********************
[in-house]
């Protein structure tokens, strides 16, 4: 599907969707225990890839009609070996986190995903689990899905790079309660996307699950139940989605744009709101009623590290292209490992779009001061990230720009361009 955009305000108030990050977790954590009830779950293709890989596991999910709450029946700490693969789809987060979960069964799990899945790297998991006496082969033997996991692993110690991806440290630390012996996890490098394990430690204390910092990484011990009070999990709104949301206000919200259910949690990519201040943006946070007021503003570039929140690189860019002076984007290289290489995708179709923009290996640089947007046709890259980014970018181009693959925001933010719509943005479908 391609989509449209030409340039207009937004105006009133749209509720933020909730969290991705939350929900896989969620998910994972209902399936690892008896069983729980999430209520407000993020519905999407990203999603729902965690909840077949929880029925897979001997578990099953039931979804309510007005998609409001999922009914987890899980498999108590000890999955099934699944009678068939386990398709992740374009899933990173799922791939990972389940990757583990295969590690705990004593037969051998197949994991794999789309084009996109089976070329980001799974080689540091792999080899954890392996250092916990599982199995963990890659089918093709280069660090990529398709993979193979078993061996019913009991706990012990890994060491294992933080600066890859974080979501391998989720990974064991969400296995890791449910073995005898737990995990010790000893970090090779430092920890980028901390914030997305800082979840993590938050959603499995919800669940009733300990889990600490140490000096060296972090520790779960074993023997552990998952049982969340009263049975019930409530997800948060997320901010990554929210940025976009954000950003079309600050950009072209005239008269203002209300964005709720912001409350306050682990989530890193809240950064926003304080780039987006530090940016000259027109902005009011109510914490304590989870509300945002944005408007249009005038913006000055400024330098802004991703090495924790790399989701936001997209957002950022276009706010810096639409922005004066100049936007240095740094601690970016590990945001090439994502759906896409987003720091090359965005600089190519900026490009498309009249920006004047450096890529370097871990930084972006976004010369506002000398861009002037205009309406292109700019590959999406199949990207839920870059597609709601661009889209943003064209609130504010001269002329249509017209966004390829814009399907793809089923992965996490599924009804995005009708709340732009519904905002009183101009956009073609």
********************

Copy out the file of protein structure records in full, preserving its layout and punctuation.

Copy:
[in-house]
């Protein structure tokens, strides 16, 4: 599907969707225990890839009609070996986190995903689990899905790079309660996307699950139940989605744009709101009623590290292209490992779009001061990230720009361009 955009305000108030990050977790954590009830779950293709890989596991999910709450029946700490693969789809987060979960069964799990899945790297998991006496082969033997996991692993110690991806440290630390012996996890490098394990430690204390910092990484011990009070999990709104949301206000919200259910949690990519201040943006946070007021503003570039929140690189860019002076984007290289290489995708179709923009290996640089947007046709890259980014970018181009693959925001933010719509943005479908 391609989509449209030409340039207009937004105006009133749209509720933020909730969290991705939350929900896989969620998910994972209902399936690892008896069983729980999430209520407000993020519905999407990203999603729902965690909840077949929880029925897979001997578990099953039931979804309510007005998609409001999922009914987890899980498999108590000890999955099934699944009678068939386990398709992740374009899933990173799922791939990972389940990757583990295969590690705990004593037969051998197949994991794999789309084009996109089976070329980001799974080689540091792999080899954890392996250092916990599982199995963990890659089918093709280069660090990529398709993979193979078993061996019913009991706990012990890994060491294992933080600066890859974080979501391998989720990974064991969400296995890791449910073995005898737990995990010790000893970090090779430092920890980028901390914030997305800082979840993590938050959603499995919800669940009733300990889990600490140490000096060296972090520790779960074993023997552990998952049982969340009263049975019930409530997800948060997320901010990554929210940025976009954000950003079309600050950009072209005239008269203002209300964005709720912001409350306050682990989530890193809240950064926003304080780039987006530090940016000259027109902005009011109510914490304590989870509300945002944005408007249009005038913006000055400024330098802004991703090495924790790399989701936001997209957002950022276009706010810096639409922005004066100049936007240095740094601690970016590990945001090439994502759906896409987003720091090359965005600089190519900026490009498309009249920006004047450096890529370097871990930084972006976004010369506002000398861009002037205009309406292109700019590959999406199949990207839920870059597609709601661009889209943003064209609130504010001269002329249509017209966004390829814009399907793809089923992965996490599924009804995005009708709340732009519904905002009183101009956009073609």